Louisiana High School Athletic Association Executive Director Kenny Henderson will meet Thursday with members of the organization’s nonpublic school committee to discuss the pending move to separate football championships for select and nonselect schools starting this fall.
“I expect we’ll get representatives from 10 to 12 schools here,” Henderson said.
“Now that this has passed, it’s our job to start filling in the gaps and looking at coming to a consensus on how this will work.”
The meeting is set for 10 a.m. at the LHSAA office. Henderson said the topics for discussion will include how the playoffs would be structured and how playoff teams will be determined.
In a landmark decision, LHSAA member principals ended their annual convention by voting Friday to divide its football championships into groups of select and nonselect schools by a 206-119 margin. The plan calls for select and nonselect schools to play each other in the regular season before branching off for separate championships.
The plan also calls for five football championships for nonselect or traditional public schools that have set attendance zones.
There will be two titles for nonselect schools. Private or nonpublic schools, charter, magnet, laboratory and dual-curriculum schools are defined as select schools. In order to be considered select, dual-curriculum schools must attract 25 percent of more of their enrollment from outside a traditional attendance zone.
Henderson said the LHSAA has already requested the enrollment percentages from dual-curriculum schools across the state. He sees Thursday’s meeting as a key starting point for the new plan, since 61 of the LHSAA’s 90 private schools play football and will make up a large portion of the select school group.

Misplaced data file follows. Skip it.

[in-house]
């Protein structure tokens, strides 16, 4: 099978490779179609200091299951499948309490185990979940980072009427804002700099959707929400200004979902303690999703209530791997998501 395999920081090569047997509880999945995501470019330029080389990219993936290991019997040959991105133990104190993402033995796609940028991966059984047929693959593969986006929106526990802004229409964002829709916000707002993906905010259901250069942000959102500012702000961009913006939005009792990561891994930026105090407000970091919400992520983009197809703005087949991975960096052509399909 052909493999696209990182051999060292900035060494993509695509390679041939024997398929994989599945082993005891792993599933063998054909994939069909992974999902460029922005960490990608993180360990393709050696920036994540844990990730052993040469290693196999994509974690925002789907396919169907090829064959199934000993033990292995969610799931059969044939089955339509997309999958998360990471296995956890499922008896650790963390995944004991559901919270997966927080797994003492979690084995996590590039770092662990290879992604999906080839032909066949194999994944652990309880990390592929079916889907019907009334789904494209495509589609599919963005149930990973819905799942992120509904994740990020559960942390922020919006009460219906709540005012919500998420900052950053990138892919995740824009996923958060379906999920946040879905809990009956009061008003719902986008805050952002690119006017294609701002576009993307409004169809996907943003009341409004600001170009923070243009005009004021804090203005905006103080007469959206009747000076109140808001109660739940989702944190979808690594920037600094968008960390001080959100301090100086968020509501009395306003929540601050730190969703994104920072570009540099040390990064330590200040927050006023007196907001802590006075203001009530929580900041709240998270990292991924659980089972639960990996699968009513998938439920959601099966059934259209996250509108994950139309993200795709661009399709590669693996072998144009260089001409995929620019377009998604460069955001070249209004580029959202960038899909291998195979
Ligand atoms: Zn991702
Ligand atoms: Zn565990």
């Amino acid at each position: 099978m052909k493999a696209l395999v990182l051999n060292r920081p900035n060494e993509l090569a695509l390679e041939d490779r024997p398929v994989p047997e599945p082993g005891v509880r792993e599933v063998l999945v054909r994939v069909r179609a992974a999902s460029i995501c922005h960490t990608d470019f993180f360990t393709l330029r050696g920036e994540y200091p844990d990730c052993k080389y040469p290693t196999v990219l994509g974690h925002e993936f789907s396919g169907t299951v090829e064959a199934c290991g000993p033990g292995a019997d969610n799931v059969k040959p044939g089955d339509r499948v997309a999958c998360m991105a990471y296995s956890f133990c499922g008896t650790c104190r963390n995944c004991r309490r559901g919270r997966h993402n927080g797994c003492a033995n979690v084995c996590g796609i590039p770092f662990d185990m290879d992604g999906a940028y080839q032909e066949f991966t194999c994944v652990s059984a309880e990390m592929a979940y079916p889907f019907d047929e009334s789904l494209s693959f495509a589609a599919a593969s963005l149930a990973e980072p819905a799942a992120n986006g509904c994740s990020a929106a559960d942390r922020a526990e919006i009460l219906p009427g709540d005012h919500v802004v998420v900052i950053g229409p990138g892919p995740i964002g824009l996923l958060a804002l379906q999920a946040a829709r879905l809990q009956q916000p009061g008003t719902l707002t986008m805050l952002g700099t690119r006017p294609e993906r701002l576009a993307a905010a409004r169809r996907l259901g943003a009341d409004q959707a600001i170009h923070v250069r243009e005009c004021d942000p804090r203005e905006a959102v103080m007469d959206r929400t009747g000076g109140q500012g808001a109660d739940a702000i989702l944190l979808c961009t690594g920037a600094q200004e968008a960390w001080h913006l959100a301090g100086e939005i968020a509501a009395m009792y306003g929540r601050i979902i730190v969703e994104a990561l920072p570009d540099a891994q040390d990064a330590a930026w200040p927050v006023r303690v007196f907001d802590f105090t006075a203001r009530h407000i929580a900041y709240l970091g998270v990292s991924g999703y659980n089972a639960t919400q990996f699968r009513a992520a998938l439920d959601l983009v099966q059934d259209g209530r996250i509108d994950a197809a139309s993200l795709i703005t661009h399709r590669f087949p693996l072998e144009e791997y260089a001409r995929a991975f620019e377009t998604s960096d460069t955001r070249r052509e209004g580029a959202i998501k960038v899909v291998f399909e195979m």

“What we’d like to do is get the ideas and views from this group first,” Henderson said. “Later, we’ll plan a meeting that includes all the select schools in order to get more input. Hopefully, we’ll know more by then about our dual-curriculum schools.
“One of things we think we have figured out is a way to do the power rankings in the regular season for the select schools so that people can see them every week just like they do for the nonselect schools.”
Henderson said he believes the LHSAA’s executive committee would have the authority to increase the number of select school football titles to three, but does not not have the authority to delay the football plan from going into effect next fall.
Henderson said dividing the select schools into three championship divisions would likely result in 16-team brackets for the two larger divisions and a 32-team bracket for the smaller division.
“The only way this can be changed or delayed would be through a vote of the entire membership,” Henderson said. “And the only way that can happen is either at the annual convention or a special-called meeting. We just finished the convention. It would be up to the president (Ouachita High Principal Todd Guice, elected last week) to call a meeting like that.”